An Open Letter to Dave Hobbs
I read the recent New York Times article and your follow-up interview with Herald-Mail Media regarding the Maddi Runkles issue. I am sure you have received quite a bit of mail already, most of which I can imagine is less than helpful, and far too many examples of harassment. I have no desire to add to the noise, become one more letter to suffer through, or to be lost in the pile of other letters you have received. Yet I also wondered if it might be helpful for you to hear from someone who is neither a mere supporter or mere critic, but a former student who has always shown support and respect towards you and wanted you to succeed as a Christian educator, whether that required encouragement, critique, or a combination of both, the last of which I believe is needed in this instance.
As I read the reports, I filtered them through the lens of being someone who personally knows you and I have no doubt of your love for Maddi Runkles. Your willingness to take a stand for what is right in the midst of a culture which has blurred those lines is admirable. Your determination as a leader to abide by your decision is to be respected. I am not writing to change your mind. I do not know Maddie, nor the Runkles family, nor the details of the situation. I do not have enough information to articulate how I think this situation should have been handled and I will not waste either of our time in trying to convince you to handle it “my way.”
What concerned me as I listened to your interview was a concern I have had since my time as one of your students, and which I voiced to you nearly two and a half years ago, sitting in your Cumberland Christian School office as an alumnus. There, I told you, “Dave, during the four years I was a student under you, despite all the chapel messages and a year of Christian living classes with you, I never once heard the Gospel from you.” I would be curious to know how, in this situation, you are showing the radical love and mercy of Jesus Christ to Maddi Runkles. Her interviews certainly suggest she has found it, but I wonder how you are reflecting it to her. In your interview, the love of Jesus did not find its way in, and that is where my concern lies. While I am certain that the mercy of Jesus can be reflected through this discipline, that is not the language I have heard you use, nor did you such language when I was one of your students.
It reminded me of the story in John 8 in which Jesus tells a woman caught in adultery, “Neither do I condemn you. Go, and sin no more.” The sinner was not the one unable to endure the judgment of Jesus, but the religious leaders who failed to understand His love and mercy. I understand that while in a position of authority in Christian education, discipline is far more complicated than a mere, “Neither do I condemn you,” but the danger of dealing in an economy of rules and retribution is not providing space for the love and mercy of Jesus to breathe, to grow, and to work in the lives of people who need it. That was certainly the case during my years as a student at Cumberland Christian. I remember writing on my exit survey, “CCS students do not know what it means to be a Christian other than following school rules and agreeing with the Bible teacher.” While rules are a necessity for order and discipline is necessary to hold people accountable to those rules, the Gospel of Jesus is not a mere formula of “rules - poor behavior = discipline.” Jesus inserts Himself into the formula, taking on our poor behavior, our lapses in judgment, and the sin and death which keeps us from Him in order to give us life abundant. The religious leaders kept coming to Jesus with the formula of “rules - poor behavior = discipline” and he consistently shocked them by the scandal of His love and mercy. While discipline is certainly a possible outcome, even in the economy of grace, it is never the end goal. The goal of discipline is not to merely respond to rule-breaking, but is to remove from our lives those things which keep us from experiencing the abundant life found in the love of Christ. While you very-well could have made the right decision, my concern is that even in making the right decision, it is possible for it to still be the wrong one if it does not serve the goal of bringing Ms. Runkles more deeply into the love of Jesus. My concern, based on the language of your interviews, is that you came to this decision thinking in the economy of rules rather than the economy of grace. While I am not asking you to change your decision, I am encouraging you to rethink it in order to see how it can operate in the economy of grace and help reflect the love and mercy of Jesus which subverts all of our expectations. I would love to talk more with you in the future if you wish. I pray God’s blessing on you, your family, and your ministry.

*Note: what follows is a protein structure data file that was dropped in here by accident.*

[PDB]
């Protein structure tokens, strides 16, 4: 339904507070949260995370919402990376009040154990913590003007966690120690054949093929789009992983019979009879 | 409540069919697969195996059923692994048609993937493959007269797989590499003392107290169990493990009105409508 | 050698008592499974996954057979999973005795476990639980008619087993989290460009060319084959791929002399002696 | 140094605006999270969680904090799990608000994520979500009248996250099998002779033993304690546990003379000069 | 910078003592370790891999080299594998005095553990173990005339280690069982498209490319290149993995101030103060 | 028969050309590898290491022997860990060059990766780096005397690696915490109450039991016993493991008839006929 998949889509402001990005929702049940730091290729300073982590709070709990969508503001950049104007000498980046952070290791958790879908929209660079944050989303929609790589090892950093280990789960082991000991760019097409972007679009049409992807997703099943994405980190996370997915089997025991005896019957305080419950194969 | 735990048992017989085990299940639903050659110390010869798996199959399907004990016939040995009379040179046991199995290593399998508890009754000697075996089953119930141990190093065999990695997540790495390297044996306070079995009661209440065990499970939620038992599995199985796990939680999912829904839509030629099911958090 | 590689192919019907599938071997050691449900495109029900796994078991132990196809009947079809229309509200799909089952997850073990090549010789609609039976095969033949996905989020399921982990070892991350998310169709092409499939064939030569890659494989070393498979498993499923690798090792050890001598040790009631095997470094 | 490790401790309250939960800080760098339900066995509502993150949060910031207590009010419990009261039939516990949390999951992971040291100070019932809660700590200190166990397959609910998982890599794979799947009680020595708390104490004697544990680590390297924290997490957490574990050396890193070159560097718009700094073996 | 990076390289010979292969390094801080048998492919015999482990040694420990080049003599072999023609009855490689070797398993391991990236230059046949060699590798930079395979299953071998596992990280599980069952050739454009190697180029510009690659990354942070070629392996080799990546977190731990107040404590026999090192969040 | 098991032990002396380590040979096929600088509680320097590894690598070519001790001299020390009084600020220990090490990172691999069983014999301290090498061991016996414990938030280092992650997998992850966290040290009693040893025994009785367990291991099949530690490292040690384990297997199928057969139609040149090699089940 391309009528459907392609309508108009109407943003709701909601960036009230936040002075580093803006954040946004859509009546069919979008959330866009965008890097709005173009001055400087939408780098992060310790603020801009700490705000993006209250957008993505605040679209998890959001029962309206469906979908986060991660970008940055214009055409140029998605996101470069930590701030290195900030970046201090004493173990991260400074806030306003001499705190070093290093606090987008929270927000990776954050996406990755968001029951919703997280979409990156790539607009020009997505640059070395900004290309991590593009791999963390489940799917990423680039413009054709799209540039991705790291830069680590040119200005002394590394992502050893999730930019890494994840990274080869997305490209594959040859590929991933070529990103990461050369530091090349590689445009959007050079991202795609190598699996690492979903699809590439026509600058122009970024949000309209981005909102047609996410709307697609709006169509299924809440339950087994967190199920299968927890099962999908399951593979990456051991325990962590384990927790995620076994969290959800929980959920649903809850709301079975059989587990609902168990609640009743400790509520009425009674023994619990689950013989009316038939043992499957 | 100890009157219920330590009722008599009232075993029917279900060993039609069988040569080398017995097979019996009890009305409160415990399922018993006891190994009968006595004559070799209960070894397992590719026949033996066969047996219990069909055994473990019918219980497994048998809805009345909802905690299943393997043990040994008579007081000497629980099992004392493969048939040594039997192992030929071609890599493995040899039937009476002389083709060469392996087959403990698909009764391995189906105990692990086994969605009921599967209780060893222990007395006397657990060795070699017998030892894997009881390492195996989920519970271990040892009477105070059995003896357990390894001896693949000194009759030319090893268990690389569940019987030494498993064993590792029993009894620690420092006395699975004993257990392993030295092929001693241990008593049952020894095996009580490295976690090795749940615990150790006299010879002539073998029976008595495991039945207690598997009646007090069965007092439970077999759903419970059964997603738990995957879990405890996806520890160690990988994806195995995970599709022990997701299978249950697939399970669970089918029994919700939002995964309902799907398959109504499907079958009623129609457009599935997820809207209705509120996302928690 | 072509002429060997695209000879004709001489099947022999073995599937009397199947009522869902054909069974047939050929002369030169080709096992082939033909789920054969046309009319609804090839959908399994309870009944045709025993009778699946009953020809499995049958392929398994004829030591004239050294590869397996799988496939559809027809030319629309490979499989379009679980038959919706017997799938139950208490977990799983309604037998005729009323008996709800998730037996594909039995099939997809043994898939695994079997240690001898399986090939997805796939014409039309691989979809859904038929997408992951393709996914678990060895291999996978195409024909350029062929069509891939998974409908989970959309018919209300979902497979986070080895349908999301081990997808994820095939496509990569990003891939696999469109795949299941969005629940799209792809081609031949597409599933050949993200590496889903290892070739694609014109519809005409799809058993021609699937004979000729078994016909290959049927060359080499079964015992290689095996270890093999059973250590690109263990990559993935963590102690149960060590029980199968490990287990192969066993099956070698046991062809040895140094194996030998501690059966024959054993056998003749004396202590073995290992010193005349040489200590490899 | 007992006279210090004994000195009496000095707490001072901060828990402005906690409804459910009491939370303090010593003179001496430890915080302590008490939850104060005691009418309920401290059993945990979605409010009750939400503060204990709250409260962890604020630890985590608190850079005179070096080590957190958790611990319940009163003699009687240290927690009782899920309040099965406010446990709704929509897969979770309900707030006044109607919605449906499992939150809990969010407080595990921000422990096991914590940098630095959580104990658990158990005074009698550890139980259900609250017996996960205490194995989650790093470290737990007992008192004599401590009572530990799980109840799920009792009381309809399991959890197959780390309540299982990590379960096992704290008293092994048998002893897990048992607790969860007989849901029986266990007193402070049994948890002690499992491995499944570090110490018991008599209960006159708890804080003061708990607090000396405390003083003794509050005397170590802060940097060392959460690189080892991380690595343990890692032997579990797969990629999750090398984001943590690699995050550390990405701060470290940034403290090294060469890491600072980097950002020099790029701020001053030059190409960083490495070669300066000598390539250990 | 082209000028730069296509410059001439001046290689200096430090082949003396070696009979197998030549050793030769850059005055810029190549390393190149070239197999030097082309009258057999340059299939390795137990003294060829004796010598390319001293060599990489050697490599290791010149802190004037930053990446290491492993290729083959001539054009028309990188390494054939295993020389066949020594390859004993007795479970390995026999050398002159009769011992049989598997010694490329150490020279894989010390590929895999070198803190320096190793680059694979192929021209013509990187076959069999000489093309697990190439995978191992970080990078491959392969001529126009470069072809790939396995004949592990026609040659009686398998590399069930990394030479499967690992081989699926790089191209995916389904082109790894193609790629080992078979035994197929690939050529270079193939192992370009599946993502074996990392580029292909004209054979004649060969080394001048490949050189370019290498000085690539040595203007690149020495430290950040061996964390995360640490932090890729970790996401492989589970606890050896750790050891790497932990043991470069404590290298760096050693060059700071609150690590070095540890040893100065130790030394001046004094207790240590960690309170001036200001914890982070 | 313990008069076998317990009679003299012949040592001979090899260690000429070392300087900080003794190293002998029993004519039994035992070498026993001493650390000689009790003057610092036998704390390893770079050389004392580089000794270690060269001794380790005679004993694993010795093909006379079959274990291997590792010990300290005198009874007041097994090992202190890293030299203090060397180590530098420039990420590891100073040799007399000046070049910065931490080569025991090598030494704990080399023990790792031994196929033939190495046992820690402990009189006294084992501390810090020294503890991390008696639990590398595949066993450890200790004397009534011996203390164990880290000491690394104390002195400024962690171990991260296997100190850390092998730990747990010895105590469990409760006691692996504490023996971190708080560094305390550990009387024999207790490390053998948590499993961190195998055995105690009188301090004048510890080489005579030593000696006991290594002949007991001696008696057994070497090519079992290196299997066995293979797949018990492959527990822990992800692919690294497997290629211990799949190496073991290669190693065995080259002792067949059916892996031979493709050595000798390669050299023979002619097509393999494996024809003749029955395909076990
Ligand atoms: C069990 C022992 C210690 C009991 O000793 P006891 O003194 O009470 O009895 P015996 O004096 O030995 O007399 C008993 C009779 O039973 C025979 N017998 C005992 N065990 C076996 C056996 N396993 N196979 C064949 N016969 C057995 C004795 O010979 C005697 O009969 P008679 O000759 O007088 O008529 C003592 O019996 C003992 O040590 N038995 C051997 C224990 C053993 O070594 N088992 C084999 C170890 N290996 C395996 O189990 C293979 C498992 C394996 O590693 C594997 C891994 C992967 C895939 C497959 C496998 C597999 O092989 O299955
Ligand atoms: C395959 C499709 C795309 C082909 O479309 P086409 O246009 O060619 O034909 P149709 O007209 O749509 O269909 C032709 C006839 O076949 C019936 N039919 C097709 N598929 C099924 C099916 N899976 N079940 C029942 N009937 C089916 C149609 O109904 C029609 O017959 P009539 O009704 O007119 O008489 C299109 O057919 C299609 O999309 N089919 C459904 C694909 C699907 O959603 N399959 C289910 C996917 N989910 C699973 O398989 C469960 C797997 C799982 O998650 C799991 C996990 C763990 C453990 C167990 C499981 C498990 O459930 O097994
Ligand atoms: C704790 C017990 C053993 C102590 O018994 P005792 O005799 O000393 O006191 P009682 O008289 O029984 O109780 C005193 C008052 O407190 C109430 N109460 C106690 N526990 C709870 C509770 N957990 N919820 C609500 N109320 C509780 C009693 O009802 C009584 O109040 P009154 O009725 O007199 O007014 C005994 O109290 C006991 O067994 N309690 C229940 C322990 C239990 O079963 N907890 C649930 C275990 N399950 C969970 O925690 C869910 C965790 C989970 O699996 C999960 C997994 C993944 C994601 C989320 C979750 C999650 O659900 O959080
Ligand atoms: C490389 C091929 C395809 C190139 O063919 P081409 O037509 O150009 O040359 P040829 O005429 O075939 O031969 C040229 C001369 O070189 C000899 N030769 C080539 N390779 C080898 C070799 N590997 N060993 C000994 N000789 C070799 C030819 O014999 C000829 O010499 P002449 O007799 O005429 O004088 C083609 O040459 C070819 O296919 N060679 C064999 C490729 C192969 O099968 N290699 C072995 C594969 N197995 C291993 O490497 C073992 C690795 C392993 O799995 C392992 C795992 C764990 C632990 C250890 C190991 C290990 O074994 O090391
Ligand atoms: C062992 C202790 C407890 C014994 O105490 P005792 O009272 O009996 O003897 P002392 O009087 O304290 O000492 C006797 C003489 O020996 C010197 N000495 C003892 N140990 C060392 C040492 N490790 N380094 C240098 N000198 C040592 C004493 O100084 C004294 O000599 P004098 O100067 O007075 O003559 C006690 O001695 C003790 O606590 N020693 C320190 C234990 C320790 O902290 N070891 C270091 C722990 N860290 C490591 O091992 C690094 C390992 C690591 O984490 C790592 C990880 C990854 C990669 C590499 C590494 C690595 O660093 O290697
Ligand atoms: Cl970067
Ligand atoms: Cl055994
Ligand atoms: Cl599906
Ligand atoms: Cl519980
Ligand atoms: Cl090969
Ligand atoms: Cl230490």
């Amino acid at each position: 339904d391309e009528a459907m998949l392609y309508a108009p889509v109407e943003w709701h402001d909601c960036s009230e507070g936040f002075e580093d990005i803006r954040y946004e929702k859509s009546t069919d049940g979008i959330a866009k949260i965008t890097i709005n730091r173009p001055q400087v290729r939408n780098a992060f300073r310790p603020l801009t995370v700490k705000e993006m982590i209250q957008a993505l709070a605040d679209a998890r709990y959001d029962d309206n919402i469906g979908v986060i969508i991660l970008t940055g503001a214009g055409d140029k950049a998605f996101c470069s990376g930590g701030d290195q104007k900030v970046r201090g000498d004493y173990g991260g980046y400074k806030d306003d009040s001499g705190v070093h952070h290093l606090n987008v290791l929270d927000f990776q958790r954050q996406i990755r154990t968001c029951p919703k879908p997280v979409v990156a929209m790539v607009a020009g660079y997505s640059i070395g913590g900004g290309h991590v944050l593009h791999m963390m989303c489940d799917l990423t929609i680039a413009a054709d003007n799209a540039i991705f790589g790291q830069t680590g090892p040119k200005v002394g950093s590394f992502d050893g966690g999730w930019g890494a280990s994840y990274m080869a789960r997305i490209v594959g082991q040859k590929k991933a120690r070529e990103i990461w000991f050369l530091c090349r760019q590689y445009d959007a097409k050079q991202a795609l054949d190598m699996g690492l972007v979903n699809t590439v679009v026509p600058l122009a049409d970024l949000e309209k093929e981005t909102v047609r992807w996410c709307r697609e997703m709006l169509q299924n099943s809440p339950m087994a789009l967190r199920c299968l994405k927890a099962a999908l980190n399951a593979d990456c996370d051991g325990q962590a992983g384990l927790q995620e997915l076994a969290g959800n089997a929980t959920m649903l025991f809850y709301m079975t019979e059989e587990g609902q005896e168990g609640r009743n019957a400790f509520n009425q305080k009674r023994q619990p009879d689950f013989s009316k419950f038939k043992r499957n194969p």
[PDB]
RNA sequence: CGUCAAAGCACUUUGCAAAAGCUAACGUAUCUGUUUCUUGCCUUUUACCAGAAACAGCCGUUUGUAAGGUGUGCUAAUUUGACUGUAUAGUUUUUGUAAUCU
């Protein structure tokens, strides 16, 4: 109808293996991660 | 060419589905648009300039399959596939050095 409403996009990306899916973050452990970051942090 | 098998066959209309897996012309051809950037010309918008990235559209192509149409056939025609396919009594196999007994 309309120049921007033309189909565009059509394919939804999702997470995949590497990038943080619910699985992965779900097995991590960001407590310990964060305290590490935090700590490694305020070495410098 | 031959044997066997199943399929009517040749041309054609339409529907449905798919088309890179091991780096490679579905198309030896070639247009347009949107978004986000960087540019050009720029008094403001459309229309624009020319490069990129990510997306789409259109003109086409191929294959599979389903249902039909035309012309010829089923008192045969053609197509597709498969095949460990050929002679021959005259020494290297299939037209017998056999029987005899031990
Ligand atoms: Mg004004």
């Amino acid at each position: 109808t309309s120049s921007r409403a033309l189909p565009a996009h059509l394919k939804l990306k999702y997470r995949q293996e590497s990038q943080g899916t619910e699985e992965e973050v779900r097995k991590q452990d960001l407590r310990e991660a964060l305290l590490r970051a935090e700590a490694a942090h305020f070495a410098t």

With love in Christ,
Scott Carr, Jr.